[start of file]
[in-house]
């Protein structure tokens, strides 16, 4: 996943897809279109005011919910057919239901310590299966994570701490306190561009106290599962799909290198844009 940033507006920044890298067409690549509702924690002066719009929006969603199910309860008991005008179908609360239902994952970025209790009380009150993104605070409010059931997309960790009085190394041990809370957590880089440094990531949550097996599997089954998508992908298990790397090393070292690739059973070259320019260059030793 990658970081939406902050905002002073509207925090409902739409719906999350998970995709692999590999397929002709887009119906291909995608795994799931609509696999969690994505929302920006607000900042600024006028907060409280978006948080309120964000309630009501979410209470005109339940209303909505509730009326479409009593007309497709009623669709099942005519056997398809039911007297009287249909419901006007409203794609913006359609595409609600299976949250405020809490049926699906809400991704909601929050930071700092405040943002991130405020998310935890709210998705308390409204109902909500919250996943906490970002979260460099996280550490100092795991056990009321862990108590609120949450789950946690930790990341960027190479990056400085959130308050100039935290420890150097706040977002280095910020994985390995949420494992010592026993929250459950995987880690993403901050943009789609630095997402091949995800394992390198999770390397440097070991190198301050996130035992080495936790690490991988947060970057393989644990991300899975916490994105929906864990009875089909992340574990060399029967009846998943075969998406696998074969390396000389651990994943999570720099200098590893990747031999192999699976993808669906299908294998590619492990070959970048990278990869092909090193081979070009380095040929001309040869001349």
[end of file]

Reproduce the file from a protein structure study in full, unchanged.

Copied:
[in-house]
């Protein structure tokens, strides 16, 4: 996943897809279109005011919910057919239901310590299966994570701490306190561009106290599962799909290198844009 940033507006920044890298067409690549509702924690002066719009929006969603199910309860008991005008179908609360239902994952970025209790009380009150993104605070409010059931997309960790009085190394041990809370957590880089440094990531949550097996599997089954998508992908298990790397090393070292690739059973070259320019260059030793 990658970081939406902050905002002073509207925090409902739409719906999350998970995709692999590999397929002709887009119906291909995608795994799931609509696999969690994505929302920006607000900042600024006028907060409280978006948080309120964000309630009501979410209470005109339940209303909505509730009326479409009593007309497709009623669709099942005519056997398809039911007297009287249909419901006007409203794609913006359609595409609600299976949250405020809490049926699906809400991704909601929050930071700092405040943002991130405020998310935890709210998705308390409204109902909500919250996943906490970002979260460099996280550490100092795991056990009321862990108590609120949450789950946690930790990341960027190479990056400085959130308050100039935290420890150097706040977002280095910020994985390995949420494992010592026993929250459950995987880690993403901050943009789609630095997402091949995800394992390198999770390397440097070991190198301050996130035992080495936790690490991988947060970057393989644990991300899975916490994105929906864990009875089909992340574990060399029967009846998943075969998406696998074969390396000389651990994943999570720099200098590893990747031999192999699976993808669906299908294998590619492990070959970048990278990869092909090193081979070009380095040929001309040869001349």